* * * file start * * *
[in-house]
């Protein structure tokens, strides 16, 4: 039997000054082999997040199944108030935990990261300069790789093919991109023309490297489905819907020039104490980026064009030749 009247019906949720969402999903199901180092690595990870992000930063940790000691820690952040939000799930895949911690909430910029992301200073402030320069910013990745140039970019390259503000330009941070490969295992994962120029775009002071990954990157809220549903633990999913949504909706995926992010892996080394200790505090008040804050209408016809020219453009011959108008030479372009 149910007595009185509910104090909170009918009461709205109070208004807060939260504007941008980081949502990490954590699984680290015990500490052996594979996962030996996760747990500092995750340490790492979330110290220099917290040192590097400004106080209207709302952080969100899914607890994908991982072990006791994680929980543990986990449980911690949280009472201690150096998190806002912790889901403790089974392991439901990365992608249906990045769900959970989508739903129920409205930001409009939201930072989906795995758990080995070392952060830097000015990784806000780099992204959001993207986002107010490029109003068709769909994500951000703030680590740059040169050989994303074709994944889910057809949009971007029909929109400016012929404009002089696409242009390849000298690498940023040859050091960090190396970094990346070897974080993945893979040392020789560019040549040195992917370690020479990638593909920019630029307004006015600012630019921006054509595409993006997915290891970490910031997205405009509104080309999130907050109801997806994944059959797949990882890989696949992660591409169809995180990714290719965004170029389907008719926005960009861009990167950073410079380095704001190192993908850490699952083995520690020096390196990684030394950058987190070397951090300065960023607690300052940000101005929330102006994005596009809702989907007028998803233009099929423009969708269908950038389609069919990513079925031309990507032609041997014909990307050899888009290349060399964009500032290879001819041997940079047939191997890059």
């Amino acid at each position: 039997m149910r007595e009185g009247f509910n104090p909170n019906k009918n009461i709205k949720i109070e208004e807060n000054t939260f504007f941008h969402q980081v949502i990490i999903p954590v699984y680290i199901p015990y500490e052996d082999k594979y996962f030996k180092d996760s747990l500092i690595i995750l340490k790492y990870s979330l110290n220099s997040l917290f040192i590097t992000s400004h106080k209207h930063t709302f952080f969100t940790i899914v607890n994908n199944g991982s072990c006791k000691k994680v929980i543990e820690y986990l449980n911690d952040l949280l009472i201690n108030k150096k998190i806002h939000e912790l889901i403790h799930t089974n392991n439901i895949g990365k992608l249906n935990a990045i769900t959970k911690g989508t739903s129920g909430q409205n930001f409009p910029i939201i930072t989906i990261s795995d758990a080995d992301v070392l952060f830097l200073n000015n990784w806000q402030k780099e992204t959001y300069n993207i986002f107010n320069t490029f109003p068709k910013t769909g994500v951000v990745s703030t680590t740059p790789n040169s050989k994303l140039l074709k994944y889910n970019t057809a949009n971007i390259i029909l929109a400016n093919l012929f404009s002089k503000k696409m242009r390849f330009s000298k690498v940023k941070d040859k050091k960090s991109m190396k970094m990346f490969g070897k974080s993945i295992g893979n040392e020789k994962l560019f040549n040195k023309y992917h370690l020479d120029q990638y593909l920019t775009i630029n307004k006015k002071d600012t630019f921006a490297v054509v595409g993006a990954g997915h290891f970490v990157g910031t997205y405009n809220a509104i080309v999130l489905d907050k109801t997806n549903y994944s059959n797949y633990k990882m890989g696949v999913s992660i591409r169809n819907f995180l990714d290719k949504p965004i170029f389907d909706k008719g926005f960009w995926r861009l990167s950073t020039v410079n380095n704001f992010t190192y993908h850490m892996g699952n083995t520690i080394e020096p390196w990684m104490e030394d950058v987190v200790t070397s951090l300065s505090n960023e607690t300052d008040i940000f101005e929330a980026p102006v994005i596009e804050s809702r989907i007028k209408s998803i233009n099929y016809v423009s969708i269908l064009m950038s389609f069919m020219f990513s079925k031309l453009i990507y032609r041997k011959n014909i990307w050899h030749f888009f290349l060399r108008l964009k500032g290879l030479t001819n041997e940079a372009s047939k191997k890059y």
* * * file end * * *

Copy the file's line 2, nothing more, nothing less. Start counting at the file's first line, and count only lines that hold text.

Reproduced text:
């Protein structure tokens, strides 16, 4: 039997000054082999997040199944108030935990990261300069790789093919991109023309490297489905819907020039104490980026064009030749 009247019906949720969402999903199901180092690595990870992000930063940790000691820690952040939000799930895949911690909430910029992301200073402030320069910013990745140039970019390259503000330009941070490969295992994962120029775009002071990954990157809220549903633990999913949504909706995926992010892996080394200790505090008040804050209408016809020219453009011959108008030479372009 149910007595009185509910104090909170009918009461709205109070208004807060939260504007941008980081949502990490954590699984680290015990500490052996594979996962030996996760747990500092995750340490790492979330110290220099917290040192590097400004106080209207709302952080969100899914607890994908991982072990006791994680929980543990986990449980911690949280009472201690150096998190806002912790889901403790089974392991439901990365992608249906990045769900959970989508739903129920409205930001409009939201930072989906795995758990080995070392952060830097000015990784806000780099992204959001993207986002107010490029109003068709769909994500951000703030680590740059040169050989994303074709994944889910057809949009971007029909929109400016012929404009002089696409242009390849000298690498940023040859050091960090190396970094990346070897974080993945893979040392020789560019040549040195992917370690020479990638593909920019630029307004006015600012630019921006054509595409993006997915290891970490910031997205405009509104080309999130907050109801997806994944059959797949990882890989696949992660591409169809995180990714290719965004170029389907008719926005960009861009990167950073410079380095704001190192993908850490699952083995520690020096390196990684030394950058987190070397951090300065960023607690300052940000101005929330102006994005596009809702989907007028998803233009099929423009969708269908950038389609069919990513079925031309990507032609041997014909990307050899888009290349060399964009500032290879001819041997940079047939191997890059």